• amightywind

    DCSCA wrote:

    The Simpson-Bowles Deficit Commission Report is due out around Dec. 1 and everything is targeted for cuts, including space.

    This commission is the last gasp of a tax and spend democrat majority. Its conclusions will be disregarded simply because its composition is not ideologically representative of the electorate. The commission will recommend slowing the growth of spending and increasing taxation. The Tea Party approach will be to cut spending and lower tax rates. NASA will still fare relatively well because it is a national security concern. My hope is that NASA will be restructured and its program portfolio cut.

  • Dennis Berube

    dad2059, With the summit coming up, and nations of the world pretty much united on the idea of colonizing distant planets, I dont think that human spaceflight is in trouble. There is movement toward that end and even now the talk is of human one way missions to colonize Mars. Even in this time of tight money, I think the human endeavor to go into space will surpass our problems. With the announcement that anti-matter has finally been contained for the first time in history, the idea of the Enterprise of Star Trek fame, doesnt sound so far fetched does it? If anything, I see NASA at the forefront of deep space exploration, with perhaps other nations investing in the endeavor. We must go into deep space to survive as a species!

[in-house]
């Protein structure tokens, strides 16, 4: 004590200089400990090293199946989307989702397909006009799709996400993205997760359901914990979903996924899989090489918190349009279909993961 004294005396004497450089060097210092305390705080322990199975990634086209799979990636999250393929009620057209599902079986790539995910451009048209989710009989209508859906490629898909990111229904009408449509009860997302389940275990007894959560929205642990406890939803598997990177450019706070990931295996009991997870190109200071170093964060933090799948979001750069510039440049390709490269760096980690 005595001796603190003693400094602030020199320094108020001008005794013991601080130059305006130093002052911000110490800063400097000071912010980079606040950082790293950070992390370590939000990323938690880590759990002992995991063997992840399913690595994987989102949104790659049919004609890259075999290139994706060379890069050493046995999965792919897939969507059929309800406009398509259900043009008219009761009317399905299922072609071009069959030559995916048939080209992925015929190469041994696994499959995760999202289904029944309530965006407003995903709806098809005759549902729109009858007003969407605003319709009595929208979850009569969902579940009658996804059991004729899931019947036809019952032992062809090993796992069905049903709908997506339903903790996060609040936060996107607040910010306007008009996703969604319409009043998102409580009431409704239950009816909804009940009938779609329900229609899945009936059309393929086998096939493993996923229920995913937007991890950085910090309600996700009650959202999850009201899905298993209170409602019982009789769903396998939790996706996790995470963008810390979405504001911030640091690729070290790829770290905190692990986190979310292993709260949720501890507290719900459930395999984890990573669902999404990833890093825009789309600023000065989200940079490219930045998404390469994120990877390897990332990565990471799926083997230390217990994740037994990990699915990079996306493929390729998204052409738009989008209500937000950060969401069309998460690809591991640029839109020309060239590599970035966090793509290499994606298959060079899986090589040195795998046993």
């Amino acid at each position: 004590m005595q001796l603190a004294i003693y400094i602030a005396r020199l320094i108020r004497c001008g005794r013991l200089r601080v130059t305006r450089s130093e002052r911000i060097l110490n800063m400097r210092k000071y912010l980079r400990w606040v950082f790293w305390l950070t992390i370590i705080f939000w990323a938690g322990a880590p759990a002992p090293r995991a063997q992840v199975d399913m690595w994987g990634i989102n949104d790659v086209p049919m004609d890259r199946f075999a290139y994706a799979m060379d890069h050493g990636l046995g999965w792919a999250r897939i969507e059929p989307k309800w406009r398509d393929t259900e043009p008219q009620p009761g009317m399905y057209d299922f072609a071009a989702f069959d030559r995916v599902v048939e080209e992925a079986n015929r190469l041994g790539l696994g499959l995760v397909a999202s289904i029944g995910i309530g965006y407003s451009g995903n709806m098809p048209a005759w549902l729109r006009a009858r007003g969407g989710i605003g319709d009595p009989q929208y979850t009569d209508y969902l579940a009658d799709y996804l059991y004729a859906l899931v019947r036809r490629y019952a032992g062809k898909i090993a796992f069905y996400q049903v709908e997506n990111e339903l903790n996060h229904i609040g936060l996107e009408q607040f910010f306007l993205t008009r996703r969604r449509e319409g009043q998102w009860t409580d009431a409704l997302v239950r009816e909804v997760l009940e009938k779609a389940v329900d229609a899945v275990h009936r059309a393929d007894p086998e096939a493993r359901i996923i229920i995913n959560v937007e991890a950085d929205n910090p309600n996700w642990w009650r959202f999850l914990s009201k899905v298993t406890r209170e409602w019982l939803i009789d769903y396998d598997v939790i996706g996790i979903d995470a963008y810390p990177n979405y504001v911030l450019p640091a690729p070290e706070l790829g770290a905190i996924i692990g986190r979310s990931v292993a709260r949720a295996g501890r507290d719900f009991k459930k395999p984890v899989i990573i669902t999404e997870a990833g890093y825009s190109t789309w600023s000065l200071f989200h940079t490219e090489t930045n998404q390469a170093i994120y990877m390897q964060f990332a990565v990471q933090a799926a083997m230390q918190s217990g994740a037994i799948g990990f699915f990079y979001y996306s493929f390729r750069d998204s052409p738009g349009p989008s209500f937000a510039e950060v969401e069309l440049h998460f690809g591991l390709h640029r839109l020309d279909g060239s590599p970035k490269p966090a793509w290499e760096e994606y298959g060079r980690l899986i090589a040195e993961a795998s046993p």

• Doug Lassiter

    “… in the Age of Austerity, space exploration is most decidely a luxury left over from another era for the United States, not a necessity.”

    No, space exploration is a need every bit as much as high energy physics is a need. What is much less a need is shooting humans into space to do space exploration, as the various musings here about unmanned spacecraft reveal. The definition of exploration as something that must involve physical risk, hardship, and heroism is what’s left over from another era, and that definition is no longer necessary.